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A battle over utility bills is Mauricio Macri’s first big crisis
THE most populous parts of Argentina are stifling in summer and bone-chilling in winter. The Kirchner family, which ruled for a dozen years until 2015, kept the cost of comfort low. An earlier government had fixed the price of electricity and natural gas in 2002 to help the economy out of a slump; the Kirchners barely raised it. As a result, Argentines pay a fraction of what their neighbours do for energy (see chart).
But they have paid in other ways. Energy subsidies jumped from 1.5% of government spending in 2005 to 12.3% in 2014. Partly because of such largesse, the budget deficit was a worrying 5.4% of GDP last year. Because energy is cheap, consumers use it with abandon; utilities lack cash for investment. Summer blackouts can last for hours. Mauricio Macri, who succeeded Cristina Fernández de Kirchner as president in December, said the energy crisis was the most complex of the “many bombs” she had left for him. Defusing it is proving to be perilous.
Soon after Mr Macri took office the energy minister, Juan José Aranguren, said he would chop the $16 billion subsidy bill in half. Gas tariffs would quadruple for most consumers; those for electricity would increase sixfold. The higher bills landed in consumers’ post boxes in June, during Argentina’s coldest autumn in 60 years. A backlash followed. Pot-banging protests, called ruidazos, took place across the country on August 4th. A few days later thousands of pot-bangers marched to the Casa Rosada, the presidential palace. Two courts have blocked the tariff rises. The final decision now rests with the supreme court.
The government cannot afford to lose. The price increases are a vital part of Mr Macri’s plan to restore confidence in an economy undermined by years of reckless spending, self-defeating price and regulatory controls, and economic nationalism. He began his presidency by allowing the peso to devalue, removing taxes on food exports and striking a deal with holders of debt on which Argentina had defaulted.
Unsurprisingly, the remedy has been painful. The peso’s drop pushed the inflation rate to more than 30% even before utility bills went up. Growth, private employment and manufacturing have fallen since Mr Macri came to office. The IMF expects the economy to shrink by 1.5% this year. Argentina’s deal with bondholders has yet to trigger the surge in foreign investment that the president promised would follow.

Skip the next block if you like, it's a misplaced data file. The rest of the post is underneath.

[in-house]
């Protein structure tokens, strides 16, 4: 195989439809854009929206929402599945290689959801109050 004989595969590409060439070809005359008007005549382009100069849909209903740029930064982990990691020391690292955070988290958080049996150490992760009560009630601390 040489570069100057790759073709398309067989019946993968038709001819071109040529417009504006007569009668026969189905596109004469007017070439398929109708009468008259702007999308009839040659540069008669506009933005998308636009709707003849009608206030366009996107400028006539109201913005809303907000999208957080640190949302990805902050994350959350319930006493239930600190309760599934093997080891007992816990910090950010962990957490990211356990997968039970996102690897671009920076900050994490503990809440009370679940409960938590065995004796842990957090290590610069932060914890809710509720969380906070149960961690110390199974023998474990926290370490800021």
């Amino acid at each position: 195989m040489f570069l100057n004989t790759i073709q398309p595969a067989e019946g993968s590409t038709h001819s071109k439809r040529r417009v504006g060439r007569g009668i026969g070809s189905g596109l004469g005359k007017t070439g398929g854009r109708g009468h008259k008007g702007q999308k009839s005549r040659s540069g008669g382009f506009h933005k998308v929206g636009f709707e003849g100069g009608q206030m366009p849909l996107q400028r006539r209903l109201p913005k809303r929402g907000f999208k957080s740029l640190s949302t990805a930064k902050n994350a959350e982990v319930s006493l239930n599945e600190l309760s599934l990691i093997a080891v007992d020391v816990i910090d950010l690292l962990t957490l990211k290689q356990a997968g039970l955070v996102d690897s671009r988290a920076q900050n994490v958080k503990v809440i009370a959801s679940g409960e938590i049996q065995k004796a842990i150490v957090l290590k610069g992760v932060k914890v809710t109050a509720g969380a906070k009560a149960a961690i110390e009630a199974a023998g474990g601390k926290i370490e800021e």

The government’s clumsy handling of the price rises made the backlash worse. Alfonso Prat-Gay, the finance minister, airily dismissed them as “the cost of two pizzas”. Mr Macri upbraided energy gluttons. “If you’re in a T-shirt and bare feet around the house, you’re using too much,” he lectured. On Twitter, indignant Argentines posted videos of themselves listening to his speech dressed for Arctic conditions.
The government has tried to placate voters without abandoning its policies. “We got it wrong,” admitted the interior minister, Rogelio Frigerio. A chastened president installed a solar-powered hot-water tank on the roof of the Quinta de Olivos, his official residence. “I am on a campaign to save energy,” he joked during a visit to Casa Rosada by the Mexican president, Enrique Peña Nieto. “If you’re cold, now you know why.” On June 7th the government said it would cap the rise in gas prices and increase the amount of electricity sold at concessionary rates to small consumers in some provinces.
Mr Macri has reservoirs of political strength and popular goodwill to draw on. Though Argentines are angry, most still blame the Kirchners for their hardship. Allegations of corruption have enfeebled Ms Fernández as a political force. A new generation of politicians is competing to become the next presidential candidate of her Peronist party, weakening its ability to provide opposition to the government.
But Mr Macri’s honeymoon is coming to an end (see chart). With legislative elections due in October 2017, “the government needs to show some economic results in the first quarter of next year,” argues Juan Cruz Díaz of Cefeidas Group, an advisory firm. The IMF thinks the economy will rebound in 2017; it forecasts growth of 2.8%.
The row over tariffs could slow the recovery. The courts’ injunction against the price increase has shaken foreign investors’ confidence in the legal system. No one is sure whether the supreme court will reverse it. Two of its five judges were recently appointed (by Mr Macri), which makes the decision hard to predict, says Mr Díaz. Until it acts, firms will continue to face the threat of output-disrupting power cuts.
Mr Macri has little choice but to hope that the supreme court rules in his favour, persist with price rises and pay the political cost. “To find tariffs both attractive enough for investment and acceptable to society—without impacting inflation—is impossible in the short term,” says Carlos Marcelo Belloni of IAE Business School in Buenos Aires. Like chilly consumers, Mr Macri is waiting for balmier weather.